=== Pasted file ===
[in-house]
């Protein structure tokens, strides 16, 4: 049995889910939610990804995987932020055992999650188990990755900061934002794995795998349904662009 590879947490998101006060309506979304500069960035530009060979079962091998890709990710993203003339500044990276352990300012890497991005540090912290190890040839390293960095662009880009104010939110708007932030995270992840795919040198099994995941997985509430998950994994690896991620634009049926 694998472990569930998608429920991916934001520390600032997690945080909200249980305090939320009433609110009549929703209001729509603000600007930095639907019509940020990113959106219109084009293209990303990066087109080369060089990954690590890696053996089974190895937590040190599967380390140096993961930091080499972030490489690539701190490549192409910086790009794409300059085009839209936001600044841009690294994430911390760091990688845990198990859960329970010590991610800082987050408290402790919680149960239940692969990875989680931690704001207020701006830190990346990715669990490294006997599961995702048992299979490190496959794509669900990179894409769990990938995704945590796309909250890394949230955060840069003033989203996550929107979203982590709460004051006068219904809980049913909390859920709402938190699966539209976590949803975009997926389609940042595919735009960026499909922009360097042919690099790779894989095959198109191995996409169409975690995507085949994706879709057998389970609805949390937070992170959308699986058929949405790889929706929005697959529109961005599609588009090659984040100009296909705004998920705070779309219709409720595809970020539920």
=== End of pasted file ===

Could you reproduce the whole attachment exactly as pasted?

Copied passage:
[in-house]
């Protein structure tokens, strides 16, 4: 049995889910939610990804995987932020055992999650188990990755900061934002794995795998349904662009 590879947490998101006060309506979304500069960035530009060979079962091998890709990710993203003339500044990276352990300012890497991005540090912290190890040839390293960095662009880009104010939110708007932030995270992840795919040198099994995941997985509430998950994994690896991620634009049926 694998472990569930998608429920991916934001520390600032997690945080909200249980305090939320009433609110009549929703209001729509603000600007930095639907019509940020990113959106219109084009293209990303990066087109080369060089990954690590890696053996089974190895937590040190599967380390140096993961930091080499972030490489690539701190490549192409910086790009794409300059085009839209936001600044841009690294994430911390760091990688845990198990859960329970010590991610800082987050408290402790919680149960239940692969990875989680931690704001207020701006830190990346990715669990490294006997599961995702048992299979490190496959794509669900990179894409769990990938995704945590796309909250890394949230955060840069003033989203996550929107979203982590709460004051006068219904809980049913909390859920709402938190699966539209976590949803975009997926389609940042595919735009960026499909922009360097042919690099790779894989095959198109191995996409169409975690995507085949994706879709057998389970609805949390937070992170959308699986058929949405790889929706929005697959529109961005599609588009090659984040100009296909705004998920705070779309219709409720595809970020539920």